Puigdemont Stares Down Catalan Far Left, Calls for Referendum

The Catalan leader puts down a rebellion inside his coalition and presses ahead with plans to secede from Spain.

Catalan president Carles Puigdemont makes a speech in the regional legislature in Barcelona, September 29
Catalan president Carles Puigdemont makes a speech in the regional legislature in Barcelona, September 29 (Generalitat de Catalunya)

Catalonia’s regional president, Carles Puigdemont, survived a confidence vote on Thursday he had called in July, when a small far-left party in his coalition rejected his budget proposal for 2017.

Puigdemont came to power in January under a deal with the anticapitalist Popular Unity Candidacy (CUP).

Puigdemont’s own party, Junts pel Sí (“Together for Yes”), has 62 out of 135 seats in the regional legislature against 63 for the parties that oppose independence. With ten seats, the CUP holds the balance of power.

Although Puigdemont and the CUP agree on breaking away from Spain, they have little else in common, as I wrote here this summer. The CUP would pull an independent Catalonia out of the European Union and NATO, for example, whereas Junts pel Sí wants membership of both. The CUP’s economic program is basically Marxist whereas Puigdemont’s is middle-of-the-road.

Secession underway

Thursday’s confidence vote doesn’t help bridge this divide. CUP leaders insisted they were not giving Puigdemont “carte blanche“.

But the outcome does allow the regional president to press ahead with plans to declare independence from Spain — unilaterally, if need be.

His coalition is currently erecting state institutions, such as an independent tax agency and social security services. A referendum on independence is planned for September of next year.

Catalans divided

Polls suggest Catalans are evenly split on the issue. An official survey last year showed a plurality in favor of Catalonia becoming an even more autonomous entity or a federal state of Spain.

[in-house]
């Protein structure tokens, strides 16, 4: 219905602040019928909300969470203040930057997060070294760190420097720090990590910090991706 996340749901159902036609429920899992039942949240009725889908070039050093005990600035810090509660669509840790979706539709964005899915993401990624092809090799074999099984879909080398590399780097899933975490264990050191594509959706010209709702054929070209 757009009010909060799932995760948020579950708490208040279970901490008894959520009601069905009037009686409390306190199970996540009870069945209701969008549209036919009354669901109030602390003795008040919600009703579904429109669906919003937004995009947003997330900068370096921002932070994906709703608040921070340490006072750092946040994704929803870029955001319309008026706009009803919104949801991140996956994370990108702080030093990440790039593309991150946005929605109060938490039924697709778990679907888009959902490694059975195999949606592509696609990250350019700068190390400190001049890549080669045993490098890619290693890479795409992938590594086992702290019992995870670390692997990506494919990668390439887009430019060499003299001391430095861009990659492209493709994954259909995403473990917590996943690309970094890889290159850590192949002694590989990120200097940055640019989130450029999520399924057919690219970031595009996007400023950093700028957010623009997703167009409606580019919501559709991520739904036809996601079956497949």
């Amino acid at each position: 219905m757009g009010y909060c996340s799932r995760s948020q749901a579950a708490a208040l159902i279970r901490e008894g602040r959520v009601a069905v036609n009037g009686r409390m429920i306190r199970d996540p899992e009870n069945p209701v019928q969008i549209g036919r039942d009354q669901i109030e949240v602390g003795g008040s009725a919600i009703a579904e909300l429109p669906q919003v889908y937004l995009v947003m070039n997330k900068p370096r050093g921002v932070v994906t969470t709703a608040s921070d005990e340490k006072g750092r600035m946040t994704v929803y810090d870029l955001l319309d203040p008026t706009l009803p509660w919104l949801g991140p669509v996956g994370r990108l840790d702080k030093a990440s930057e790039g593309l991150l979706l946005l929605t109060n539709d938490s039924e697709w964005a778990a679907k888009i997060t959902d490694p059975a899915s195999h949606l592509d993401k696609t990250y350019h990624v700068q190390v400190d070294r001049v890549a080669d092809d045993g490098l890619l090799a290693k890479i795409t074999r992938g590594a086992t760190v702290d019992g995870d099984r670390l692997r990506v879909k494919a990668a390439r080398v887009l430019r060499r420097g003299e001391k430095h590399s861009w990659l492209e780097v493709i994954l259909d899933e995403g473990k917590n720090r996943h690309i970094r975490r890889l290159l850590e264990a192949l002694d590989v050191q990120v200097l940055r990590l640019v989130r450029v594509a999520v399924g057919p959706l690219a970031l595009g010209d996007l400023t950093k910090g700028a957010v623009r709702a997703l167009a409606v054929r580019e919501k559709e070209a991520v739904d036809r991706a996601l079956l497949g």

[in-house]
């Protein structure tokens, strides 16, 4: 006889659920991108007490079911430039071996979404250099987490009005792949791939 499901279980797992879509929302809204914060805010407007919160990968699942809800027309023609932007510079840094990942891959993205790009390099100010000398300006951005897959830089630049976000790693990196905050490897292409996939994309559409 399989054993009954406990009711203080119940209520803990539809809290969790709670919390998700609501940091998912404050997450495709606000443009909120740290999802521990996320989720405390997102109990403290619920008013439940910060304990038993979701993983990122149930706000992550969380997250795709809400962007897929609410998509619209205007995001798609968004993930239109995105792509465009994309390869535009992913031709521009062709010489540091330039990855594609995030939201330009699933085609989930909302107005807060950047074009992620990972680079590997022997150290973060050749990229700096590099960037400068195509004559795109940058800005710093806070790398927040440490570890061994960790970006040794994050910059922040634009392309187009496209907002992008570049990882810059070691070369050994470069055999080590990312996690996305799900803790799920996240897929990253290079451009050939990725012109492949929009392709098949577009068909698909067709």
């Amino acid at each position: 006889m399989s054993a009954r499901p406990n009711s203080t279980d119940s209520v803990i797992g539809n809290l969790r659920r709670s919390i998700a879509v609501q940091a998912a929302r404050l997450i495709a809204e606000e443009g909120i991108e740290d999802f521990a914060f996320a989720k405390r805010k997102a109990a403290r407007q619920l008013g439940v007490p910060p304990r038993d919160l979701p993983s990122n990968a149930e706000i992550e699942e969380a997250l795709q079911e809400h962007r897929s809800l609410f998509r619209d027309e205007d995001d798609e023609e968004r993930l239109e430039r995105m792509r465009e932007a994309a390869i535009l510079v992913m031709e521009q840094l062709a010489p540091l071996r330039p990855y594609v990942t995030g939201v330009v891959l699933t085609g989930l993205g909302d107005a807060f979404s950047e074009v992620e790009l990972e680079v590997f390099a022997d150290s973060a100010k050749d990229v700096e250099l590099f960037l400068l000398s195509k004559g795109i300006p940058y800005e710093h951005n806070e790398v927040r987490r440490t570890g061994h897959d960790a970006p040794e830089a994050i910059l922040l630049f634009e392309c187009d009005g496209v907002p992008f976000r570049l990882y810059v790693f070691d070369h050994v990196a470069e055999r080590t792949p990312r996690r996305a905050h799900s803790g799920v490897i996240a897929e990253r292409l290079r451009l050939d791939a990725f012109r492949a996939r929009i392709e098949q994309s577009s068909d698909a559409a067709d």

The central government in Madrid has ruled out such options and repeatedly blocked a formal independence referendum in what is Spain’s wealthiest region.


  1. The problem is more complicated than this summary. The Catalan economy has a dependency with Spain of 60% (GDP) and enterprises with foreign capital in the country account for more than 80% of companies in a totally country. If independence is produced, a process of companies offshoring can be of incalculable proportions, similar to the effect produced in Quebec will be made.

  2. Thanks for your comment, M.A.

    I didn’t go deeper into the economics of Catalan independence here, because the focus is the political story, but you may be interested in some of our older articles on this: Banks Caution Catalonia Against Independence and Independent Catalonia Would Get Higher Credit Rating.

    I also recommend Is Spain About to Break Up? Geopolitics of the New Europe, which — as the title suggests — looks at this issue from a geopolitical perspective.

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